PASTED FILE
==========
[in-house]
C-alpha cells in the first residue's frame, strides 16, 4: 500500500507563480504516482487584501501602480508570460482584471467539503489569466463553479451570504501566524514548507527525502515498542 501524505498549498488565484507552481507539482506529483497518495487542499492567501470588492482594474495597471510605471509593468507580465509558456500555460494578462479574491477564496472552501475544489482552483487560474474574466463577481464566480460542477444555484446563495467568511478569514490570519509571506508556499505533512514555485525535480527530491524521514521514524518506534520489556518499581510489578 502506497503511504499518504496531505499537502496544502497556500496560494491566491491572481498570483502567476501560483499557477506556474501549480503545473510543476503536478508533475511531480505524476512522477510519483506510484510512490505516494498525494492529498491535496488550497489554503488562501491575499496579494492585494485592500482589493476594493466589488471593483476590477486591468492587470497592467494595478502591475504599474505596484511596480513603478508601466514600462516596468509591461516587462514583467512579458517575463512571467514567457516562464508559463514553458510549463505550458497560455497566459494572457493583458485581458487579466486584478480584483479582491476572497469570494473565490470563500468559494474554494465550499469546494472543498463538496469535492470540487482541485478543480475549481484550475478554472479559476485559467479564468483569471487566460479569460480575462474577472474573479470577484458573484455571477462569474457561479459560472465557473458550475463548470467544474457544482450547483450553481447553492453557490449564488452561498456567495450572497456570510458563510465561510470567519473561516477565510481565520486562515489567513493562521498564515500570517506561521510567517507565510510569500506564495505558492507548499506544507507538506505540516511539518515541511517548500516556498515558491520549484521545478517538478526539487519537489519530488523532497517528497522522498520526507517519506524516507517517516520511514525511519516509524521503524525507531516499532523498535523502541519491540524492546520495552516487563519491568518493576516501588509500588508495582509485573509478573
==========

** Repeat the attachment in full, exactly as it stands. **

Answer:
[in-house]
C-alpha cells in the first residue's frame, strides 16, 4: 500500500507563480504516482487584501501602480508570460482584471467539503489569466463553479451570504501566524514548507527525502515498542 501524505498549498488565484507552481507539482506529483497518495487542499492567501470588492482594474495597471510605471509593468507580465509558456500555460494578462479574491477564496472552501475544489482552483487560474474574466463577481464566480460542477444555484446563495467568511478569514490570519509571506508556499505533512514555485525535480527530491524521514521514524518506534520489556518499581510489578 502506497503511504499518504496531505499537502496544502497556500496560494491566491491572481498570483502567476501560483499557477506556474501549480503545473510543476503536478508533475511531480505524476512522477510519483506510484510512490505516494498525494492529498491535496488550497489554503488562501491575499496579494492585494485592500482589493476594493466589488471593483476590477486591468492587470497592467494595478502591475504599474505596484511596480513603478508601466514600462516596468509591461516587462514583467512579458517575463512571467514567457516562464508559463514553458510549463505550458497560455497566459494572457493583458485581458487579466486584478480584483479582491476572497469570494473565490470563500468559494474554494465550499469546494472543498463538496469535492470540487482541485478543480475549481484550475478554472479559476485559467479564468483569471487566460479569460480575462474577472474573479470577484458573484455571477462569474457561479459560472465557473458550475463548470467544474457544482450547483450553481447553492453557490449564488452561498456567495450572497456570510458563510465561510470567519473561516477565510481565520486562515489567513493562521498564515500570517506561521510567517507565510510569500506564495505558492507548499506544507507538506505540516511539518515541511517548500516556498515558491520549484521545478517538478526539487519537489519530488523532497517528497522522498520526507517519506524516507517517516520511514525511519516509524521503524525507531516499532523498535523502541519491540524492546520495552516487563519491568518493576516501588509500588508495582509485573509478573